Recently I've been getting a lot of emails that purport to come from Yahoo. Below is the gist of what these emails say:
Yahoo! Administrative Notice
Sunday, November 28, 2010 8:27 PM
Add sender to Contacts
Yahoo! account holder:
When you set up and use Yahoo! account, you agreed to abide by Yahoo! Terms of Service. According to the terms of service, when Yahoo! notices that you have violated our Terms of Service, or spirit, or your behavior and inconsistency with the terms of the content or spirit of the time (or Other similar situations), we have the right to close your account or otherwise prohibit you to use your account.
Recently, we found that you violated the terms of service. Please read the Terms of Service again, know what behavior will be treated as a breach of the terms in this way before we stop you from using your account. You are therefore required to verify your account information manually after clicking the REPLY button or your account will be suspended for security reasons.
We will again check your account. If then we believe that the way you use the account is in violation of the terms of service, we may end your account without prior notice.
Yahoo! Account Services
When you get something like this, chances are very good that it's a fraud. Note that the whole text is ungrammatical. That's a clue (well it has been in the past - these days with everything being outsourced to non-native English speaking countries, who knows???) that the email is not genuine.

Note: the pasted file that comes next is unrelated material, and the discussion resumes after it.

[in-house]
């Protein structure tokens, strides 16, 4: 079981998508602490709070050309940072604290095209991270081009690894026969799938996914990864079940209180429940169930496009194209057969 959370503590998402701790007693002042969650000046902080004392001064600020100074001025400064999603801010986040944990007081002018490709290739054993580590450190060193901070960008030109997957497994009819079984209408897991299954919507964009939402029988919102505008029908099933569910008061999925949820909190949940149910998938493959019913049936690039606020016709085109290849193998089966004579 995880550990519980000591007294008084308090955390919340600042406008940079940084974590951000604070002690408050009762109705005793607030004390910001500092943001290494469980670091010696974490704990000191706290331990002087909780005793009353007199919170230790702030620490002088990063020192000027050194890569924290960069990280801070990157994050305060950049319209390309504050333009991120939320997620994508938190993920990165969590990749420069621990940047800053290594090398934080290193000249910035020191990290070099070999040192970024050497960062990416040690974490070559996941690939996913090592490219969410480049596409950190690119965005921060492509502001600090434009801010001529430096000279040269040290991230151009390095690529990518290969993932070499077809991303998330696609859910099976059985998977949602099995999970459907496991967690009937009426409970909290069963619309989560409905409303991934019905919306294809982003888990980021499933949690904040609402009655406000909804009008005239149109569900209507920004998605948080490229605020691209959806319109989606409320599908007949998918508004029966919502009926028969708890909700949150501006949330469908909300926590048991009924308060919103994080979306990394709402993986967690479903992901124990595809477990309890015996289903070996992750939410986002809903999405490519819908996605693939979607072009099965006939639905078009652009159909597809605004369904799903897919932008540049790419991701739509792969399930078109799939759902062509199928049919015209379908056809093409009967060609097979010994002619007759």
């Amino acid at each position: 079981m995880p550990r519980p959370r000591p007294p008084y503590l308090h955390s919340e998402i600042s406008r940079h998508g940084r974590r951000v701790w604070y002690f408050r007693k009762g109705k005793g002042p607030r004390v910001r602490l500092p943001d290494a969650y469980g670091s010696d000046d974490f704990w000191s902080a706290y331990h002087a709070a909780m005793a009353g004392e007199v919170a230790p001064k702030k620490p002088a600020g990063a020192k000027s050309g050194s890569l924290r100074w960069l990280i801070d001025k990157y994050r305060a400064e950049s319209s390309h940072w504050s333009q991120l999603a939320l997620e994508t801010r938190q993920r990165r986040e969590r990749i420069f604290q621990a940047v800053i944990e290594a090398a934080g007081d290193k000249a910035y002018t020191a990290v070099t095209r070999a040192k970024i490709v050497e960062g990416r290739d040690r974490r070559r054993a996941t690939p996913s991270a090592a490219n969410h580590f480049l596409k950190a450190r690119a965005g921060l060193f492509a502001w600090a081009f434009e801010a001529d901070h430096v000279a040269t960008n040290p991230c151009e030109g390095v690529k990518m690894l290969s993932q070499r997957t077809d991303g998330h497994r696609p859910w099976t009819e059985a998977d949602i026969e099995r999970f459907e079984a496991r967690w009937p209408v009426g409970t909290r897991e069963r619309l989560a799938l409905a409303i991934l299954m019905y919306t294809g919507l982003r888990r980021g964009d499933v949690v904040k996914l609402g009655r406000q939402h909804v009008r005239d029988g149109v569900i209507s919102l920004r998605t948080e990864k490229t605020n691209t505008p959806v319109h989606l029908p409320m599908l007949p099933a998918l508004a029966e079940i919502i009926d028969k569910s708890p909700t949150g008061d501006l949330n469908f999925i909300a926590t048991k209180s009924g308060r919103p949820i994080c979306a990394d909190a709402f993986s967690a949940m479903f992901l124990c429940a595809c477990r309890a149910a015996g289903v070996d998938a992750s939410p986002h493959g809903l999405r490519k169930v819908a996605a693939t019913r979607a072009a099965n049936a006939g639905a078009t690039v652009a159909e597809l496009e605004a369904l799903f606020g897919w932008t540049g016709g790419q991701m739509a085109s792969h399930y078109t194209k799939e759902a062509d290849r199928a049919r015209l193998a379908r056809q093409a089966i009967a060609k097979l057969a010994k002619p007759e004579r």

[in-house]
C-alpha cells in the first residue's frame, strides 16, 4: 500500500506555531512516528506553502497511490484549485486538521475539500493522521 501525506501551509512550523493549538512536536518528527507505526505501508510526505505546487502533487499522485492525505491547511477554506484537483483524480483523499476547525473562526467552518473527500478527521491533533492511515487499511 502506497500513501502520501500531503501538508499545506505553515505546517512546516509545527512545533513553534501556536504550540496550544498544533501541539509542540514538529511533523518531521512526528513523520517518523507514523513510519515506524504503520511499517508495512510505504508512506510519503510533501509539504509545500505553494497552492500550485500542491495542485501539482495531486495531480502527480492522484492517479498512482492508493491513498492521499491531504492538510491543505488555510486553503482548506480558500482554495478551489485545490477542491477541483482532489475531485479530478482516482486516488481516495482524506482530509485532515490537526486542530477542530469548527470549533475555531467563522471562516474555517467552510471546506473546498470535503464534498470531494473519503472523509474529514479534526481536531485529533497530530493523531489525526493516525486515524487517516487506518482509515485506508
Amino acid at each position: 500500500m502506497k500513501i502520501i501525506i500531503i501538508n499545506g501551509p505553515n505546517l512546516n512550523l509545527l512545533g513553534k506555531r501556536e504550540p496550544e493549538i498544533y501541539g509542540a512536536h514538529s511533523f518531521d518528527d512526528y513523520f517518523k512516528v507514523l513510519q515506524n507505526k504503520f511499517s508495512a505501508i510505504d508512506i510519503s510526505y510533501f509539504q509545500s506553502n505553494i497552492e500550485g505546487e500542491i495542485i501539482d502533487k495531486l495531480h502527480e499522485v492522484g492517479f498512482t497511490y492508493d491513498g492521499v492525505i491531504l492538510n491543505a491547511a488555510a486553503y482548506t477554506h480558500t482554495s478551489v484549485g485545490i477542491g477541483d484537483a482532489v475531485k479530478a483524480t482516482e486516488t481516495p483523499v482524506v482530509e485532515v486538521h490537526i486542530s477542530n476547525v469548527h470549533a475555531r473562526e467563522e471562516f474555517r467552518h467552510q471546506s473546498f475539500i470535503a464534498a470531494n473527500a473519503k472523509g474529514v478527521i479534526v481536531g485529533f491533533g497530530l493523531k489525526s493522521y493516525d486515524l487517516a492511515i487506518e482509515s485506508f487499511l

But more importantly, look at the email address from which this piece of mail came:
That's what's called a "spoof" address. Yahoo owns the url, yahoo.com, so any email that comes to you is going to come from firstname.lastname@example.org, NOT cc.yahoo-inc.com or any combination thereof.
Whenevery you receive an email that tells you your account may be suspended unless you send them your credit card number, or your password, whether is from Yahoo services, or Paypal, or your credit card company, or what have you, chances are 99% certain that it's a scam.
Look at the URL that is the "reply-to" address, and if it has extraneous words or symbols, that's your proof.
Unfortunately, people are trying to steal your password or other information all the time, using a variety of means. Some are so blatant and obvious as to be laughable, but others are insidious and can fool you if you're not careful.
So - be careful at all times!